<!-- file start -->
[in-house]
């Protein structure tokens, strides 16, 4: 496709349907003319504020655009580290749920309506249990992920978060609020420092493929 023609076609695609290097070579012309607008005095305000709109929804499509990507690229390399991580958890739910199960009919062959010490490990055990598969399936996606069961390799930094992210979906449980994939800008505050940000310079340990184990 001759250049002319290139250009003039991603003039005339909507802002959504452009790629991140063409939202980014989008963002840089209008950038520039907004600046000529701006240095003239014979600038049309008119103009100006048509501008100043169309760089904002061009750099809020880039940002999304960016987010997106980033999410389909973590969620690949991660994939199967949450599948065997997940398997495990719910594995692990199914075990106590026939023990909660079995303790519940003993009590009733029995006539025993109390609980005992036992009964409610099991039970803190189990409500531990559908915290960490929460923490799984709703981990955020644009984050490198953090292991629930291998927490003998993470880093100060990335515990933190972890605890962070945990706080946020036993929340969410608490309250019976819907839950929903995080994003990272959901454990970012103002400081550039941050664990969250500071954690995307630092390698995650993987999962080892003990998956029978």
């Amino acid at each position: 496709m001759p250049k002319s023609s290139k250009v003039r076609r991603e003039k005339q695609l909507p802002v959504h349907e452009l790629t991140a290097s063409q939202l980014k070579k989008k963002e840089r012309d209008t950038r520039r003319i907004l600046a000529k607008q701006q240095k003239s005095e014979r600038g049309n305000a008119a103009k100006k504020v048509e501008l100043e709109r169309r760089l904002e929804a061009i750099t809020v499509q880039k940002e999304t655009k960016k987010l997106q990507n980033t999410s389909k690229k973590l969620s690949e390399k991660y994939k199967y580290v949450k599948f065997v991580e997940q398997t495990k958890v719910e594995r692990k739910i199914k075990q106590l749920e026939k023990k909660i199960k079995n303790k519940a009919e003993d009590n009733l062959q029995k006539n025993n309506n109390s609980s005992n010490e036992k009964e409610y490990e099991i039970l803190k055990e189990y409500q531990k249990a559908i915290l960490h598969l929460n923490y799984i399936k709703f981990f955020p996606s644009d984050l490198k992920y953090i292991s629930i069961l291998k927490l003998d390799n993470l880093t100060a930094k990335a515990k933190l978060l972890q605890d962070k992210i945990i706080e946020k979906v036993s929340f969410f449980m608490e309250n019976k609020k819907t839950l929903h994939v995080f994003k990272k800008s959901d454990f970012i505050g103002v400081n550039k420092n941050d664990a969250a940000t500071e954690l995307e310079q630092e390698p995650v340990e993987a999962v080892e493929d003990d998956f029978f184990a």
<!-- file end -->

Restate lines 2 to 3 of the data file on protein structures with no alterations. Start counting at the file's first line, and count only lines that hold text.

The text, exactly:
């Protein structure tokens, strides 16, 4: 496709349907003319504020655009580290749920309506249990992920978060609020420092493929 023609076609695609290097070579012309607008005095305000709109929804499509990507690229390399991580958890739910199960009919062959010490490990055990598969399936996606069961390799930094992210979906449980994939800008505050940000310079340990184990 001759250049002319290139250009003039991603003039005339909507802002959504452009790629991140063409939202980014989008963002840089209008950038520039907004600046000529701006240095003239014979600038049309008119103009100006048509501008100043169309760089904002061009750099809020880039940002999304960016987010997106980033999410389909973590969620690949991660994939199967949450599948065997997940398997495990719910594995692990199914075990106590026939023990909660079995303790519940003993009590009733029995006539025993109390609980005992036992009964409610099991039970803190189990409500531990559908915290960490929460923490799984709703981990955020644009984050490198953090292991629930291998927490003998993470880093100060990335515990933190972890605890962070945990706080946020036993929340969410608490309250019976819907839950929903995080994003990272959901454990970012103002400081550039941050664990969250500071954690995307630092390698995650993987999962080892003990998956029978």
């Amino acid at each position: 496709m001759p250049k002319s023609s290139k250009v003039r076609r991603e003039k005339q695609l909507p802002v959504h349907e452009l790629t991140a290097s063409q939202l980014k070579k989008k963002e840089r012309d209008t950038r520039r003319i907004l600046a000529k607008q701006q240095k003239s005095e014979r600038g049309n305000a008119a103009k100006k504020v048509e501008l100043e709109r169309r760089l904002e929804a061009i750099t809020v499509q880039k940002e999304t655009k960016k987010l997106q990507n980033t999410s389909k690229k973590l969620s690949e390399k991660y994939k199967y580290v949450k599948f065997v991580e997940q398997t495990k958890v719910e594995r692990k739910i199914k075990q106590l749920e026939k023990k909660i199960k079995n303790k519940a009919e003993d009590n009733l062959q029995k006539n025993n309506n109390s609980s005992n010490e036992k009964e409610y490990e099991i039970l803190k055990e189990y409500q531990k249990a559908i915290l960490h598969l929460n923490y799984i399936k709703f981990f955020p996606s644009d984050l490198k992920y953090i292991s629930i069961l291998k927490l003998d390799n993470l880093t100060a930094k990335a515990k933190l978060l972890q605890d962070k992210i945990i706080e946020k979906v036993s929340f969410f449980m608490e309250n019976k609020k819907t839950l929903h994939v995080f994003k990272k800008s959901d454990f970012i505050g103002v400081n550039k420092n941050d664990a969250a940000t500071e954690l995307e310079q630092e390698p995650v340990e993987a999962v080892e493929d003990d998956f029978f184990a």